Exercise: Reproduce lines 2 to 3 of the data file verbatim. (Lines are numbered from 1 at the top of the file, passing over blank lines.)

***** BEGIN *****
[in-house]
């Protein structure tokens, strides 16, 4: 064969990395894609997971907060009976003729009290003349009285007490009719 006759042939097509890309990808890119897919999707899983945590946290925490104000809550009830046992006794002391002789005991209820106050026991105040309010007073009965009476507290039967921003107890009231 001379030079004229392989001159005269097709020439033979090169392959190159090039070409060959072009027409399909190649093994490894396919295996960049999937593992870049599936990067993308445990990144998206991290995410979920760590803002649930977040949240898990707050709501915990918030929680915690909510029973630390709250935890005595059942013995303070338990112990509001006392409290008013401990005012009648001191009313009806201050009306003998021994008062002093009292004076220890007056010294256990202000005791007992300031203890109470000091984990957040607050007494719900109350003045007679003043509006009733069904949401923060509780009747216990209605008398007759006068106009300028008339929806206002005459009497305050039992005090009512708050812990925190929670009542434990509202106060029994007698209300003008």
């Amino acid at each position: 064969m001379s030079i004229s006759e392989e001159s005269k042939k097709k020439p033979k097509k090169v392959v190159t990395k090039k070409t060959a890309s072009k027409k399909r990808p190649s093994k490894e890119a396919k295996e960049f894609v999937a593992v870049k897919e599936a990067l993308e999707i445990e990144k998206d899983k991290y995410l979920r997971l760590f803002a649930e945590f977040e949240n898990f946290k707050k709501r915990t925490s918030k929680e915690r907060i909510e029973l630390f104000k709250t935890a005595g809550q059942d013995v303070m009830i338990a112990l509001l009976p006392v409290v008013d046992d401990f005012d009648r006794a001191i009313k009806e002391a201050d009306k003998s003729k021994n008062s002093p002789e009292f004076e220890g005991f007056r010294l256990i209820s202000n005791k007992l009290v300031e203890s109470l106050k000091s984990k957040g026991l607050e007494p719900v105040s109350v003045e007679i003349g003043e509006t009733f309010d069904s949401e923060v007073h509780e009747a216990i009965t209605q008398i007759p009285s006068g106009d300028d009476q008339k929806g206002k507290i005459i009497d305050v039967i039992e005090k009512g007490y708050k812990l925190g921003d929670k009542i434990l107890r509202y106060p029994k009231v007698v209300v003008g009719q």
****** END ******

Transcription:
């Protein structure tokens, strides 16, 4: 064969990395894609997971907060009976003729009290003349009285007490009719 006759042939097509890309990808890119897919999707899983945590946290925490104000809550009830046992006794002391002789005991209820106050026991105040309010007073009965009476507290039967921003107890009231 001379030079004229392989001159005269097709020439033979090169392959190159090039070409060959072009027409399909190649093994490894396919295996960049999937593992870049599936990067993308445990990144998206991290995410979920760590803002649930977040949240898990707050709501915990918030929680915690909510029973630390709250935890005595059942013995303070338990112990509001006392409290008013401990005012009648001191009313009806201050009306003998021994008062002093009292004076220890007056010294256990202000005791007992300031203890109470000091984990957040607050007494719900109350003045007679003043509006009733069904949401923060509780009747216990209605008398007759006068106009300028008339929806206002005459009497305050039992005090009512708050812990925190929670009542434990509202106060029994007698209300003008």
């Amino acid at each position: 064969m001379s030079i004229s006759e392989e001159s005269k042939k097709k020439p033979k097509k090169v392959v190159t990395k090039k070409t060959a890309s072009k027409k399909r990808p190649s093994k490894e890119a396919k295996e960049f894609v999937a593992v870049k897919e599936a990067l993308e999707i445990e990144k998206d899983k991290y995410l979920r997971l760590f803002a649930e945590f977040e949240n898990f946290k707050k709501r915990t925490s918030k929680e915690r907060i909510e029973l630390f104000k709250t935890a005595g809550q059942d013995v303070m009830i338990a112990l509001l009976p006392v409290v008013d046992d401990f005012d009648r006794a001191i009313k009806e002391a201050d009306k003998s003729k021994n008062s002093p002789e009292f004076e220890g005991f007056r010294l256990i209820s202000n005791k007992l009290v300031e203890s109470l106050k000091s984990k957040g026991l607050e007494p719900v105040s109350v003045e007679i003349g003043e509006t009733f309010d069904s949401e923060v007073h509780e009747a216990i009965t209605q008398i007759p009285s006068g106009d300028d009476q008339k929806g206002k507290i005459i009497d305050v039967i039992e005090k009512g007490y708050k812990l925190g921003d929670k009542i434990l107890r509202y106060p029994k009231v007698v209300v003008g009719q």